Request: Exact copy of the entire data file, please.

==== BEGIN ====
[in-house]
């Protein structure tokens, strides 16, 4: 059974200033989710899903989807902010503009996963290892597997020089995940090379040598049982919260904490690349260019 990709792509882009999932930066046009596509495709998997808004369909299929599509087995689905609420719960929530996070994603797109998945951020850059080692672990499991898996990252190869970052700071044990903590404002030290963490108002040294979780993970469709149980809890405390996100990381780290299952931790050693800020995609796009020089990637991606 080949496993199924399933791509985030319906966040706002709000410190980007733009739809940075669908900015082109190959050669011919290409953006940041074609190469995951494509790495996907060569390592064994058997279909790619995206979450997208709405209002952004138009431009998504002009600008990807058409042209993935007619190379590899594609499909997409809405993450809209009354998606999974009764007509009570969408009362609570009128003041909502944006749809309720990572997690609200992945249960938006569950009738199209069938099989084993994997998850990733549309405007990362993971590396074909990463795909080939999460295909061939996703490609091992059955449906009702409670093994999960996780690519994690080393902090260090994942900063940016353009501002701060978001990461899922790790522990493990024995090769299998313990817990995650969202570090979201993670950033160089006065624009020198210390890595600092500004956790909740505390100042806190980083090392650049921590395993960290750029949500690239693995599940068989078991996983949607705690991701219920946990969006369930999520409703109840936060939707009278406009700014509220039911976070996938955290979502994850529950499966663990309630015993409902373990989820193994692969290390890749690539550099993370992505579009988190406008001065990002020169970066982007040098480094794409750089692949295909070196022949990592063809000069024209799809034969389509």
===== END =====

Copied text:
[in-house]
């Protein structure tokens, strides 16, 4: 059974200033989710899903989807902010503009996963290892597997020089995940090379040598049982919260904490690349260019 990709792509882009999932930066046009596509495709998997808004369909299929599509087995689905609420719960929530996070994603797109998945951020850059080692672990499991898996990252190869970052700071044990903590404002030290963490108002040294979780993970469709149980809890405390996100990381780290299952931790050693800020995609796009020089990637991606 080949496993199924399933791509985030319906966040706002709000410190980007733009739809940075669908900015082109190959050669011919290409953006940041074609190469995951494509790495996907060569390592064994058997279909790619995206979450997208709405209002952004138009431009998504002009600008990807058409042209993935007619190379590899594609499909997409809405993450809209009354998606999974009764007509009570969408009362609570009128003041909502944006749809309720990572997690609200992945249960938006569950009738199209069938099989084993994997998850990733549309405007990362993971590396074909990463795909080939999460295909061939996703490609091992059955449906009702409670093994999960996780690519994690080393902090260090994942900063940016353009501002701060978001990461899922790790522990493990024995090769299998313990817990995650969202570090979201993670950033160089006065624009020198210390890595600092500004956790909740505390100042806190980083090392650049921590395993960290750029949500690239693995599940068989078991996983949607705690991701219920946990969006369930999520409703109840936060939707009278406009700014509220039911976070996938955290979502994850529950499966663990309630015993409902373990989820193994692969290390890749690539550099993370992505579009988190406008001065990002020169970066982007040098480094794409750089692949295909070196022949990592063809000069024209799809034969389509």